Fina gives suit green-light

Speedo's record breaking suit passes another test.

    Speedo's suit has a layer of
    polyurethane fabric [AFP]
    Speedo's record-breaking suit passed another test at a meeting between swimming's world governing body and manufacturers.

    The meeting was planned before the swimsuit controversy began, with the stated intent to review future approval of new suits.

    But it turned a debate purely about the suit that has taken over the record books in less than two months.

    "We always play by the rules," Stephen Rubin, the chairman of Speedo holding company Pentland, said.

    "As far as we're concerned, there is nothing wrong with our swimsuit, and it was agreed on at the meeting that it conforms with Fina's rules."

    There have been 19 long-course world marks set since Speedo's LZR Racer suit was introduced in February. Nine additional world marks have been established through three days at the short-course world championships.

    All but one of the records have come with swimmers wearing the LZR.

    Technological doping

    Critics of the Speedo suit cite illegal levels of buoyancy and call it "technological doping" since it combines a polyurethane layer with a layer of normal fabric.

    Fina's rules say "different fabrics can be used in one swimsuit."

    The argument of Arena Group CEO Cristiano Portas, the leading opponent of the LZR, centered on the word "fabric," which he took as prohibiting a polyurethane, or plastic-type, material.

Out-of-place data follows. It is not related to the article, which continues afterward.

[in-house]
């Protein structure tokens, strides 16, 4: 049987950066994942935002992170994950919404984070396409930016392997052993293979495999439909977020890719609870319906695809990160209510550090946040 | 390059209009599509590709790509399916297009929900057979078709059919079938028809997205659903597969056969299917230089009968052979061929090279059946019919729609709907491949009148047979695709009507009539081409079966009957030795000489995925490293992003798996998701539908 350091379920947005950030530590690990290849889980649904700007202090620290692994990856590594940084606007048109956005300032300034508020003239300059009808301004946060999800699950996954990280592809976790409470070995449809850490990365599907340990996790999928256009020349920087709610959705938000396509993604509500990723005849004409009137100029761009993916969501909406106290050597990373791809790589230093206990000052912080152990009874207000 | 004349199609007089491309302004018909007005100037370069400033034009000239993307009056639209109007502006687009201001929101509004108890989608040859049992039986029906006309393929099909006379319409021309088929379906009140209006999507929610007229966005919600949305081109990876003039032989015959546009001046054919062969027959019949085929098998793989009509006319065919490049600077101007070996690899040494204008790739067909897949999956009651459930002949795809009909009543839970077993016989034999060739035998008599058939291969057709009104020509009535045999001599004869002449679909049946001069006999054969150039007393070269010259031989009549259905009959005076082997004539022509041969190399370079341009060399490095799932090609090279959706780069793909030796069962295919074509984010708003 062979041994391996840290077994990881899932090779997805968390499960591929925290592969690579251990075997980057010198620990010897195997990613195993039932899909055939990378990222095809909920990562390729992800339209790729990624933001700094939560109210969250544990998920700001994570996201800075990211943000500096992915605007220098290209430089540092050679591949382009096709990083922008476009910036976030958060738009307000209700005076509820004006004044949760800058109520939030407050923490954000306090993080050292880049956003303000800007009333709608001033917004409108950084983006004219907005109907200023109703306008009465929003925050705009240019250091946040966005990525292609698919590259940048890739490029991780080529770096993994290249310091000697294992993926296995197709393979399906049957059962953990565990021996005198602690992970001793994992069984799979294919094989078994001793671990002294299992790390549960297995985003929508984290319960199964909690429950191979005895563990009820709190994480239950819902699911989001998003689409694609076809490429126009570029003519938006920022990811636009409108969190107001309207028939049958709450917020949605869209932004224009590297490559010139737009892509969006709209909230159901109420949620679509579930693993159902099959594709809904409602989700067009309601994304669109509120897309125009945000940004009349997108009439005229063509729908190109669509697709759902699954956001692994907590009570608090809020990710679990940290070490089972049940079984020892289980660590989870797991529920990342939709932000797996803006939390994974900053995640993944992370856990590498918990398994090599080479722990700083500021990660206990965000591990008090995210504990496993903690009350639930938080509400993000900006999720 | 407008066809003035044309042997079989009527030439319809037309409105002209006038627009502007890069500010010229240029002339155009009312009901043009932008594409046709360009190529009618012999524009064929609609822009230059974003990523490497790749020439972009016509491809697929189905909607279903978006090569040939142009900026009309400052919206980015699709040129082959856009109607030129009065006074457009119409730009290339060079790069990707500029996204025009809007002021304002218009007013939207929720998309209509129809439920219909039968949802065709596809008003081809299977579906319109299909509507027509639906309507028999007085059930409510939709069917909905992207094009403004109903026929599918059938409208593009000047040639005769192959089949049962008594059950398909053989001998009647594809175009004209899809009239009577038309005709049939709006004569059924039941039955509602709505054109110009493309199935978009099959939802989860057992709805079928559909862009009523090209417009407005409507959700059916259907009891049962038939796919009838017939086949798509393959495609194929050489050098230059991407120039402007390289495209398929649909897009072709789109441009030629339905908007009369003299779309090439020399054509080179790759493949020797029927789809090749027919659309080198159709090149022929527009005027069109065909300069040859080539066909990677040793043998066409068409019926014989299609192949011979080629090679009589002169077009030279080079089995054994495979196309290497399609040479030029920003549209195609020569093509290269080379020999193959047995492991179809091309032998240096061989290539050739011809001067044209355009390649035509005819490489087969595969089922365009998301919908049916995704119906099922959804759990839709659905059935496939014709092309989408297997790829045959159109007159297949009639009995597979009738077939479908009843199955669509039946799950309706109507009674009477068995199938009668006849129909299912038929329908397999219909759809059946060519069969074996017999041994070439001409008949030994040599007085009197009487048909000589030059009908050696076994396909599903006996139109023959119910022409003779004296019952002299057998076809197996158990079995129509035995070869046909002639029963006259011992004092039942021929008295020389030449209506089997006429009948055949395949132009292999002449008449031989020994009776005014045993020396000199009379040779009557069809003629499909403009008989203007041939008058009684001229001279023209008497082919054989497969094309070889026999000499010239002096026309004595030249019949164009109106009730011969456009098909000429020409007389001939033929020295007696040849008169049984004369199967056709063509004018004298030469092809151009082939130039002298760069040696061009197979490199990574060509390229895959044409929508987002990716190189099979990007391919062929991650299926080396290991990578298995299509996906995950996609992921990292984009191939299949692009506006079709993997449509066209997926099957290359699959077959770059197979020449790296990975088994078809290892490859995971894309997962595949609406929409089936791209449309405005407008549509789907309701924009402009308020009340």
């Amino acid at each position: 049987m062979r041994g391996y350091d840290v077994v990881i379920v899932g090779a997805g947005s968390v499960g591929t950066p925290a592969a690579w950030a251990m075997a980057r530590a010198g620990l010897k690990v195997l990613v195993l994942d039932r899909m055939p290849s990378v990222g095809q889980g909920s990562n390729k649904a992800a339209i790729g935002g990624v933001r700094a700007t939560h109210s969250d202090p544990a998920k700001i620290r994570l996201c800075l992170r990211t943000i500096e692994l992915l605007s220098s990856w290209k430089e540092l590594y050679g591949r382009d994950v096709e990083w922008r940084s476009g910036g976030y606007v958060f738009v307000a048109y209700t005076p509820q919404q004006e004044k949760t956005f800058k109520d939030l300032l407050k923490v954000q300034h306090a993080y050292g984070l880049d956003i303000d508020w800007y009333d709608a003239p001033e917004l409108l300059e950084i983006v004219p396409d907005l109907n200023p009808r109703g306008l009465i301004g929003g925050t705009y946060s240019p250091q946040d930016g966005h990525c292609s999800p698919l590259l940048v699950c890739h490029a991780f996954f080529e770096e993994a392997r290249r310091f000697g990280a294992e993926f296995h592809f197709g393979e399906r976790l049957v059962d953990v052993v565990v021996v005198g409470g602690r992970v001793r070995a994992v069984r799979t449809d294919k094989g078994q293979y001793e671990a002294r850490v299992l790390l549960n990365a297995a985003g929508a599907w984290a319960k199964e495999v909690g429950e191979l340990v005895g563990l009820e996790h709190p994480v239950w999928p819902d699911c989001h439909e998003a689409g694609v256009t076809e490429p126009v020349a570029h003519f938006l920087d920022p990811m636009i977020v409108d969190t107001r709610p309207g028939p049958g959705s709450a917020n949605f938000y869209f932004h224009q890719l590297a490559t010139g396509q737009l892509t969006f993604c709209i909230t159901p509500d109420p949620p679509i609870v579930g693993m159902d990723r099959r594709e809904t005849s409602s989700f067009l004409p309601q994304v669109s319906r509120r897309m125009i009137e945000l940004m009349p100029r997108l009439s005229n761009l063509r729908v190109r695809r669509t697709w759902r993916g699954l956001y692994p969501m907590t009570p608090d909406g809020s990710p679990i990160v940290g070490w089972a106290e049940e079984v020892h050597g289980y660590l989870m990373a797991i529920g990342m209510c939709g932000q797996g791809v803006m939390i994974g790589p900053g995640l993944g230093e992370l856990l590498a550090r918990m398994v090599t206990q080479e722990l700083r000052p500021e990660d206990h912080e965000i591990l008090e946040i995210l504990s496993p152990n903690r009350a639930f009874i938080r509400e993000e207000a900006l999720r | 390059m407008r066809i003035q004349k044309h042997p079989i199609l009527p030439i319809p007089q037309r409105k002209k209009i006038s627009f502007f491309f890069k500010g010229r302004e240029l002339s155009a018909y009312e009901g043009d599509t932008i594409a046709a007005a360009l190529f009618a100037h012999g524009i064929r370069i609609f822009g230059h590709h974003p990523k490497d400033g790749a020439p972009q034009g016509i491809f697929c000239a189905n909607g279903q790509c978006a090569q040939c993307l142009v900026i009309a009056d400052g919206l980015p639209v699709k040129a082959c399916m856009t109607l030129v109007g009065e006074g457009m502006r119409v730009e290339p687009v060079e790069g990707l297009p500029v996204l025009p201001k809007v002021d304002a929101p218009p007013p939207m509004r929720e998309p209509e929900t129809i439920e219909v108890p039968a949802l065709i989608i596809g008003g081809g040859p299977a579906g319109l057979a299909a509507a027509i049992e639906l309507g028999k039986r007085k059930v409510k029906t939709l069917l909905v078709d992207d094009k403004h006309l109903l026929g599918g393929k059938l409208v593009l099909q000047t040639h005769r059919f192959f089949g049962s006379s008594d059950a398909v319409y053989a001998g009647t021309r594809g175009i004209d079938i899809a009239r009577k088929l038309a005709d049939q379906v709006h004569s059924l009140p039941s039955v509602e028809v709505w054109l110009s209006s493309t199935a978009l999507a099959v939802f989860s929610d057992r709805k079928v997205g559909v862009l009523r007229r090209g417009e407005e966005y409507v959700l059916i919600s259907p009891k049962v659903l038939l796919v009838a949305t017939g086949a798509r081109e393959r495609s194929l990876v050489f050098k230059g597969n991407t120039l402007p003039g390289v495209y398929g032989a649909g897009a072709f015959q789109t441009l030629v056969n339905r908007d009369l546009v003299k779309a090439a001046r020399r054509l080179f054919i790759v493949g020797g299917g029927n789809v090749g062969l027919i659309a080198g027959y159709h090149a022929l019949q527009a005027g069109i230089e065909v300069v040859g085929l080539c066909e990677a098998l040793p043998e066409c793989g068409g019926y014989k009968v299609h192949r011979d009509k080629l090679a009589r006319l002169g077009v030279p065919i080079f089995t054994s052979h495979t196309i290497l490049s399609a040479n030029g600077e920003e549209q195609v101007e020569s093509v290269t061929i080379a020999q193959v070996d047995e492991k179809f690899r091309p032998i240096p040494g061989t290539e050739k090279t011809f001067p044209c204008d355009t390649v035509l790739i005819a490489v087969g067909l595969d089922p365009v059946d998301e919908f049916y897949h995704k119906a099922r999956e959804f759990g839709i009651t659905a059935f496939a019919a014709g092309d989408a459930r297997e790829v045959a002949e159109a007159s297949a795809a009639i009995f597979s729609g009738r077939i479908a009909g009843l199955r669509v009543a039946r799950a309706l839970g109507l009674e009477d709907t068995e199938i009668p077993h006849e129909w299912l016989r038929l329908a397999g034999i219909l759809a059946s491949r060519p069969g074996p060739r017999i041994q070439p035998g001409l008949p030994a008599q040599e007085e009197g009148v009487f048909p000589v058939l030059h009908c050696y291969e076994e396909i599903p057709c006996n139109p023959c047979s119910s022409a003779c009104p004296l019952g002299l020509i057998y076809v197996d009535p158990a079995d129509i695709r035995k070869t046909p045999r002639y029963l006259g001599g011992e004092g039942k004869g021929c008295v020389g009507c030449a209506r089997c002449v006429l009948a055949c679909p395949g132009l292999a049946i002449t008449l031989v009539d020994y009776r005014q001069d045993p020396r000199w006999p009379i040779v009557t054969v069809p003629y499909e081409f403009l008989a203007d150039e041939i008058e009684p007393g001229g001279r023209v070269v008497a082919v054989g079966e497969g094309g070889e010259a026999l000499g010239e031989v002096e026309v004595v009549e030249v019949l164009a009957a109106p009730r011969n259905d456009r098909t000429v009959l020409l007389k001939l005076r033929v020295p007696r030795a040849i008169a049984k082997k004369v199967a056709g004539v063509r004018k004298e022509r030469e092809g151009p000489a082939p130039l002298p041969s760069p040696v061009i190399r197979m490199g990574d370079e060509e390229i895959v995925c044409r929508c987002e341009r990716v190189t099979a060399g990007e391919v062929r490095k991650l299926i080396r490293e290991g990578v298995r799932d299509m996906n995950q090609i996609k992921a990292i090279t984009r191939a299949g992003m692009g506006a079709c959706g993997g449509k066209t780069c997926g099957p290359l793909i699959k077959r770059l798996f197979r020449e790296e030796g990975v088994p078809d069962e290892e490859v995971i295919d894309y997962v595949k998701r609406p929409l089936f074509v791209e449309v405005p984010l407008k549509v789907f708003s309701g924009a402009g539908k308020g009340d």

"I have to acknowledge that the other manufacturers had a broader understanding," Portas said.

    "The most important thing was to clarify the rules. Now that we know fabric is the same thing as material, we will develop a new suit. We already have some samples, so it is not a matter of a long time. We were holding back to respect the rules."

    Matt Zimmer, director of promotions for TYR, which also has a new suit that Arena has contended violated the rules, called the meeting "excellent."

    "Anytime there is clarification and people walk out without getting bloodied, it's a good thing, and there were some heavy hitters in there," Zimmer said.

    "(Fina) want to go forward, not backward. And it would be counter-intuitive for the manufacturers to go backward."


    Last week, Italy-based Arena published an open letter to Fina in several European newspapers demanding "urgent" action due to the "firestorm of publicly expressed concern" over the new suits.

    A day later, Fina issued a statement saying there would be no changes to its rules because there is no scientific evidence supporting claims of buoyancy.

    On Wednesday, another letter was sent to Fina by a coalition of manufacturers led by Arena, including Adidas, Diana and Descente, asking that three points on the swimsuit debate be added to the agenda for Saturday's meeting.

    Fina did not respond to that letter.

    At the meeting, which was closed to the media, Speedo and TYR sat at one end of the table and Arena, Diana and Descente sat at the other.

    In between was Adidas, Nike and Mizuno.

    "It was funny how it worked out,'' Zimmer said. "A lot of us had never met before.

    "My sense is there will be a clarification of language in terms of fabric vs. material. It won't change anything. In layman's terms, fabric will become material.''

    "To me, the more important thing is clarifying the buoyancy rule. A lot of people say our suit and Speedo's are buoyant, but the fact is it's not buoyant, it's just really effective.''

    Zimmer said Fina has no test to determine buoyancy.

    SOURCE: Agencies


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